A combination of La Nina influences as well as a predicted positive state of the Arctic Oscillation for the first two weeks of the month is likely to keep much of the anomalous cold north of the contiguous U.S. However, uncertainty in the forecast for the second half of the month with the potential for cold air to shift south into the northern U.S. is responsible for the equal-chances outlook for the region.


Drier-than-average conditions expected to continue across the Southeast

The precipitation outlook for December looks like the expected precipitation outcomes during a La Nina winter, with odds favoring a drier-than-average month across the Southeast and a wetter-than-average December for the Pacific Northwest.

La Nina impacts
Average location of the jet stream and typical temperature and precipitation impacts during La Niña winter over North America. Map by Fiona Martin for NOAA

The drier-than-average outlook for the Southeast follows a drier-than-average November for the region, which resulted in several wildfires burning in Alabama and North Carolina. Historically, late November into early December is the time period with the highest chance for wildfires for southern Appalachia.

The wet signal for the Pacific Northwest and the Great Lakes is also consistent with the likely precipitation patterns during a La Nina winter. And with so much precipitation already falling across parts of the Pacific Northwest during November, additional precipitation will likely keep flood risks elevated.


Drought improvement in the Northwest; drought development in Texas and Southeast

As of November 23, drought conditions were being observed in 50% of the country, with 17% of the U.S. experiencing extreme to exceptional drought, the two worst categories, D3-4. But most of that drought is being felt out West as nearly 93% of the region is in drought, with almost half in D3-4 drought.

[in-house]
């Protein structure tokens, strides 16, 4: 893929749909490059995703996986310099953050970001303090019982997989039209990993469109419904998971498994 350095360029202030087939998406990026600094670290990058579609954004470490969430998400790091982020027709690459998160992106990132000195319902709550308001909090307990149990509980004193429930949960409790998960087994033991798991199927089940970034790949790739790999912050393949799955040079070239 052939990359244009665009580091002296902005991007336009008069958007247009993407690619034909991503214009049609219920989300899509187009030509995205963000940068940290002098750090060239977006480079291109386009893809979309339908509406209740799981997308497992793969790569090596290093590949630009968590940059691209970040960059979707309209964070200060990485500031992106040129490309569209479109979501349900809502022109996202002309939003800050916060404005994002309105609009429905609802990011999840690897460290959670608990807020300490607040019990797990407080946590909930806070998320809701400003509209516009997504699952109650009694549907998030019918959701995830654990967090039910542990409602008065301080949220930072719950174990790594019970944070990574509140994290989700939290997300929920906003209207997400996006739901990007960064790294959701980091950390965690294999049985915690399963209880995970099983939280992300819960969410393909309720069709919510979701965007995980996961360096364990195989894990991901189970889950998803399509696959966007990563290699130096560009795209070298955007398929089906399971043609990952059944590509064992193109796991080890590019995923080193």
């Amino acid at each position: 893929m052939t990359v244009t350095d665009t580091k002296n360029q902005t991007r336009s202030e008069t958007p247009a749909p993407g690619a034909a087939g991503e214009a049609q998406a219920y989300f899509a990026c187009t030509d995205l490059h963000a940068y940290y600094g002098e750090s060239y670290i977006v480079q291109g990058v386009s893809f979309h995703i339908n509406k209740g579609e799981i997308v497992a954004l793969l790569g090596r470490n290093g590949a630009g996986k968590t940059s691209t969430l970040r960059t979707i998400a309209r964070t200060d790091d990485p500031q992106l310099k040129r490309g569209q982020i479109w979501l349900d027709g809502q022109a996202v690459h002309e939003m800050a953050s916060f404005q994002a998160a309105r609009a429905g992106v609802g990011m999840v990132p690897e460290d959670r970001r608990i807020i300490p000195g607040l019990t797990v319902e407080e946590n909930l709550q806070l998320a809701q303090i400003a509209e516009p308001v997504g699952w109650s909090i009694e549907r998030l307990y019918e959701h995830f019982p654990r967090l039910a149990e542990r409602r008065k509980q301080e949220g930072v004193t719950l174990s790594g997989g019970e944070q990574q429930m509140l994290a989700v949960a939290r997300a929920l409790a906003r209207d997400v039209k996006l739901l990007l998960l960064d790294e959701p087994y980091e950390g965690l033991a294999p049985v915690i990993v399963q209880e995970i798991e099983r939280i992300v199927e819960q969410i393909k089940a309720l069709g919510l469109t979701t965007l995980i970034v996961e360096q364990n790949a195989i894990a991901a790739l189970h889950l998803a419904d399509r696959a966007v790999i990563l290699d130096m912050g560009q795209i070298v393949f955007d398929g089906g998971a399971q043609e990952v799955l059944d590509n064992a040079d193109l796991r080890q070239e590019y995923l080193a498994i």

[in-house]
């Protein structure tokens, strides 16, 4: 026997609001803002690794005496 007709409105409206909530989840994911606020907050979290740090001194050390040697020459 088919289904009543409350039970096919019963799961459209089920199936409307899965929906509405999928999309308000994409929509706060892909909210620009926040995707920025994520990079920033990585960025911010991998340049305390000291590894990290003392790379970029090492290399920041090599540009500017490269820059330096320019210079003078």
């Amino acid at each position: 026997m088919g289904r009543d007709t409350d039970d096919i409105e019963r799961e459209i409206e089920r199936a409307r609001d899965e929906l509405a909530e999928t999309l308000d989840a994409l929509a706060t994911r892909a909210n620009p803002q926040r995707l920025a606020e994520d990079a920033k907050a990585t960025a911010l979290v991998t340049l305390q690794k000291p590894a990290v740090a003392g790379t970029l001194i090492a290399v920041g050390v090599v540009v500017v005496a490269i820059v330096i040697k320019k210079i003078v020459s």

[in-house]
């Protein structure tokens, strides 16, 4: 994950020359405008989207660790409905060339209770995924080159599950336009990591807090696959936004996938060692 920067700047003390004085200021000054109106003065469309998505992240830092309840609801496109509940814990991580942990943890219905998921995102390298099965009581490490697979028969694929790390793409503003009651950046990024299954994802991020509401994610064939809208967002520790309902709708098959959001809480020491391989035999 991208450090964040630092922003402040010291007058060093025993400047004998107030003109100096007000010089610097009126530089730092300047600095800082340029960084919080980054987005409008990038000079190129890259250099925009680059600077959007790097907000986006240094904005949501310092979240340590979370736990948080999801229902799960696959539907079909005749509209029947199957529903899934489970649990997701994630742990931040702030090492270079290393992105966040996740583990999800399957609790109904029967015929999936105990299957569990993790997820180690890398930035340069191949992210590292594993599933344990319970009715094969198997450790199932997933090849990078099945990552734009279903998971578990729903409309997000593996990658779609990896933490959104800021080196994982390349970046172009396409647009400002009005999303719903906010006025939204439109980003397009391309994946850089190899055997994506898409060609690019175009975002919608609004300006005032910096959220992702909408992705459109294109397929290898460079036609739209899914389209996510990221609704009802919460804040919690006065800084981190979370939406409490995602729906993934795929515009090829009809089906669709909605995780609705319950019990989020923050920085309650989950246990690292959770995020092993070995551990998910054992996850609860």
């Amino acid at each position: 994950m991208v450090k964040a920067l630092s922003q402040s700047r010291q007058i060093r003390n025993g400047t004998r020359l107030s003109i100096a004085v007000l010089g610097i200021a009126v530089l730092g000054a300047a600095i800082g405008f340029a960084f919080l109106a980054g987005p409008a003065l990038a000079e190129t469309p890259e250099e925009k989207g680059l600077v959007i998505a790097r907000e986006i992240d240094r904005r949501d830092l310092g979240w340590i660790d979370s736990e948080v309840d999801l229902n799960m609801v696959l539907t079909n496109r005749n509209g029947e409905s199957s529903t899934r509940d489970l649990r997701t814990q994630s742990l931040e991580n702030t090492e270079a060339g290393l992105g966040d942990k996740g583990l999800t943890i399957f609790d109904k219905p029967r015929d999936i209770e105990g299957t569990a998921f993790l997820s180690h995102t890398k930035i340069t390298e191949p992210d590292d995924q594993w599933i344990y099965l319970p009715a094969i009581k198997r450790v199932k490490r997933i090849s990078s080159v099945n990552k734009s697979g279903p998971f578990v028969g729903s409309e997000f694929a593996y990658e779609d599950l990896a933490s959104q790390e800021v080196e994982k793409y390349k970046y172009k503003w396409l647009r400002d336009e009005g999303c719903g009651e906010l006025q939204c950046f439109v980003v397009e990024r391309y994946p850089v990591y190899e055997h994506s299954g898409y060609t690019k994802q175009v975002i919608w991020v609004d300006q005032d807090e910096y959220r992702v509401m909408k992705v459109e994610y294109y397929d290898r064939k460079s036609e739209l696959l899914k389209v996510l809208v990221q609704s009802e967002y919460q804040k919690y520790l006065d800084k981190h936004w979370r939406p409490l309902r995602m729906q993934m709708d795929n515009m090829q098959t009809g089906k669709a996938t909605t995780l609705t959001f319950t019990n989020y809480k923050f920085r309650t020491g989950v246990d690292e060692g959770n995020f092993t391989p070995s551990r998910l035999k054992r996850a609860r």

US Drought Monitor on November 23, 2021
Drought conditions across the contiguous United States as of November 23, 2021. Areas colored dark red indicate the most severe level of drought. map from Data Snapshots, based on data from the U.S. Drought Monitor/

But there is good drought news. The continued rainfall across the northwestern United States as well as the forecast for a potentially wetter-than-average December has drought improvement favored for the region with some areas even likely to see drought removal.

December 2021 Drought Outlook
Drought forecast for the Lower 48 U.S. states in December 2021. Brown indicates areas where experts believe drought will persist or worsen. Green areas mean drought is likely to end. map from Data Snapshots, based on data from the Climate Prediction Center.

In contrast, the warmer and drier-than-average outlooks for December in Texas and the Southeast also correlates to drought development and expansion, especially in the Carolinas.
To read the entire discussion of the monthly climate outlooks from the Climate Prediction Center, check out their website. And head back to later this month for a United States and global climate recap of November 2021.

Source: NOAA,